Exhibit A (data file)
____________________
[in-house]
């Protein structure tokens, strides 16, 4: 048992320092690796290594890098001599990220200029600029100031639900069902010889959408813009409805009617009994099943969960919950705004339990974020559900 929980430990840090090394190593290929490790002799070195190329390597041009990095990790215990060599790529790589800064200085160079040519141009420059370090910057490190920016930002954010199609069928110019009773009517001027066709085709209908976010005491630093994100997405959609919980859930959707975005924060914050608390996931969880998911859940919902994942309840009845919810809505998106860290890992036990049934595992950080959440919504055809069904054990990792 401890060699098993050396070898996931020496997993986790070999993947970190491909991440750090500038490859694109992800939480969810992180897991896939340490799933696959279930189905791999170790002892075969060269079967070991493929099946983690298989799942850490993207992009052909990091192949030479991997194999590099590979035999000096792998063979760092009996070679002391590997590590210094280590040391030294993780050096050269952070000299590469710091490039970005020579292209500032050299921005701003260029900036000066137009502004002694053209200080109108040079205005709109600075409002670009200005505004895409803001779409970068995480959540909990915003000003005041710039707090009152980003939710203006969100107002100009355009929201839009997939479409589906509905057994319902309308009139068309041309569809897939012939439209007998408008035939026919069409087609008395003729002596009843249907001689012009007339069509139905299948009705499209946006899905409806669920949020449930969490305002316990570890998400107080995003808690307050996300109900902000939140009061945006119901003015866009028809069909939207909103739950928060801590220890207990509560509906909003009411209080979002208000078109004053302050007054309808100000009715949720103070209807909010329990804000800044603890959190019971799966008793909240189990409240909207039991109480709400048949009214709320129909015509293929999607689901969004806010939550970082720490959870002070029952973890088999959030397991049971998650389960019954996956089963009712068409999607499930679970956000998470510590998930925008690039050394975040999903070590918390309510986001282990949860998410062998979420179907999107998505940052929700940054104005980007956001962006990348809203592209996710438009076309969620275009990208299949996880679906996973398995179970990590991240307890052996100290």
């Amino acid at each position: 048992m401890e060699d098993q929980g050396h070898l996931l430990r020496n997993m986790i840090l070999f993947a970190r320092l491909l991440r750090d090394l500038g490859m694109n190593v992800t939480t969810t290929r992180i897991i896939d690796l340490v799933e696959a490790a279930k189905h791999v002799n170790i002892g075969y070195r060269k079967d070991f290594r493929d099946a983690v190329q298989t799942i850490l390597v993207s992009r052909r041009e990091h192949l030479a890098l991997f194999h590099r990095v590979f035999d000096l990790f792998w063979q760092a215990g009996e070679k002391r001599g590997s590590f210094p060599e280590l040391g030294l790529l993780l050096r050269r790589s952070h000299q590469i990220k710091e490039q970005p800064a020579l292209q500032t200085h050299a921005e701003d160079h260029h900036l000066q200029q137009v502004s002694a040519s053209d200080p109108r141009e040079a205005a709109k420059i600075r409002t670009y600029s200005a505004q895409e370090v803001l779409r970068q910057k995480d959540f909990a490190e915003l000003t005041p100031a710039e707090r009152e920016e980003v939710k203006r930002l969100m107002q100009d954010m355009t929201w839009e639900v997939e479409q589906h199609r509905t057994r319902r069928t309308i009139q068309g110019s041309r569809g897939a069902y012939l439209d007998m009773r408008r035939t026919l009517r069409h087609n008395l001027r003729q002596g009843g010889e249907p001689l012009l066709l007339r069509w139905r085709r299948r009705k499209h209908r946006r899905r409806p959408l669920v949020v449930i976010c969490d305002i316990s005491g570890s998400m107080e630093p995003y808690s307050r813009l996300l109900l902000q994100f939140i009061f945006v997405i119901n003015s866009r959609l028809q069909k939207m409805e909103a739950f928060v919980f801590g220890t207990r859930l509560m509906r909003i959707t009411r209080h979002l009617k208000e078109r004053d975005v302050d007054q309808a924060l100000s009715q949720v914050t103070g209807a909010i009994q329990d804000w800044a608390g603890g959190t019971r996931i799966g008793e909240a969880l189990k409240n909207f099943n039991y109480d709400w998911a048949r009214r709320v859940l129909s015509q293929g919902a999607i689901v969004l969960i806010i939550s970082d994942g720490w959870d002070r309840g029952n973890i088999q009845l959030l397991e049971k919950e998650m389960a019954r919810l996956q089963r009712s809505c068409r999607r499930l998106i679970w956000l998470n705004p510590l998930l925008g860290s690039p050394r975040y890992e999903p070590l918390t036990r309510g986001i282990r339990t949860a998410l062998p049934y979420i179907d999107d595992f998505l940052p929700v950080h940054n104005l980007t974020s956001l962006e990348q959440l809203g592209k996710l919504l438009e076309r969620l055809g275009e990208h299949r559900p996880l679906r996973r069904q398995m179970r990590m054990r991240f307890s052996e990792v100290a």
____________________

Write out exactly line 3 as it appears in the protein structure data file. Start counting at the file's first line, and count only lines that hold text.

């Amino acid at each position: 048992m401890e060699d098993q929980g050396h070898l996931l430990r020496n997993m986790i840090l070999f993947a970190r320092l491909l991440r750090d090394l500038g490859m694109n190593v992800t939480t969810t290929r992180i897991i896939d690796l340490v799933e696959a490790a279930k189905h791999v002799n170790i002892g075969y070195r060269k079967d070991f290594r493929d099946a983690v190329q298989t799942i850490l390597v993207s992009r052909r041009e990091h192949l030479a890098l991997f194999h590099r990095v590979f035999d000096l990790f792998w063979q760092a215990g009996e070679k002391r001599g590997s590590f210094p060599e280590l040391g030294l790529l993780l050096r050269r790589s952070h000299q590469i990220k710091e490039q970005p800064a020579l292209q500032t200085h050299a921005e701003d160079h260029h900036l000066q200029q137009v502004s002694a040519s053209d200080p109108r141009e040079a205005a709109k420059i600075r409002t670009y600029s200005a505004q895409e370090v803001l779409r970068q910057k995480d959540f909990a490190e915003l000003t005041p100031a710039e707090r009152e920016e980003v939710k203006r930002l969100m107002q100009d954010m355009t929201w839009e639900v997939e479409q589906h199609r509905t057994r319902r069928t309308i009139q068309g110019s041309r569809g897939a069902y012939l439209d007998m009773r408008r035939t026919l009517r069409h087609n008395l001027r003729q002596g009843g010889e249907p001689l012009l066709l007339r069509w139905r085709r299948r009705k499209h209908r946006r899905r409806p959408l669920v949020v449930i976010c969490d305002i316990s005491g570890s998400m107080e630093p995003y808690s307050r813009l996300l109900l902000q994100f939140i009061f945006v997405i119901n003015s866009r959609l028809q069909k939207m409805e909103a739950f928060v919980f801590g220890t207990r859930l509560m509906r909003i959707t009411r209080h979002l009617k208000e078109r004053d975005v302050d007054q309808a924060l100000s009715q949720v914050t103070g209807a909010i009994q329990d804000w800044a608390g603890g959190t019971r996931i799966g008793e909240a969880l189990k409240n909207f099943n039991y109480d709400w998911a048949r009214r709320v859940l129909s015509q293929g919902a999607i689901v969004l969960i806010i939550s970082d994942g720490w959870d002070r309840g029952n973890i088999q009845l959030l397991e049971k919950e998650m389960a019954r919810l996956q089963r009712s809505c068409r999607r499930l998106i679970w956000l998470n705004p510590l998930l925008g860290s690039p050394r975040y890992e999903p070590l918390t036990r309510g986001i282990r339990t949860a998410l062998p049934y979420i179907d999107d595992f998505l940052p929700v950080h940054n104005l980007t974020s956001l962006e990348q959440l809203g592209k996710l919504l438009e076309r969620l055809g275009e990208h299949r559900p996880l679906r996973r069904q398995m179970r990590m054990r991240f307890s052996e990792v100290a």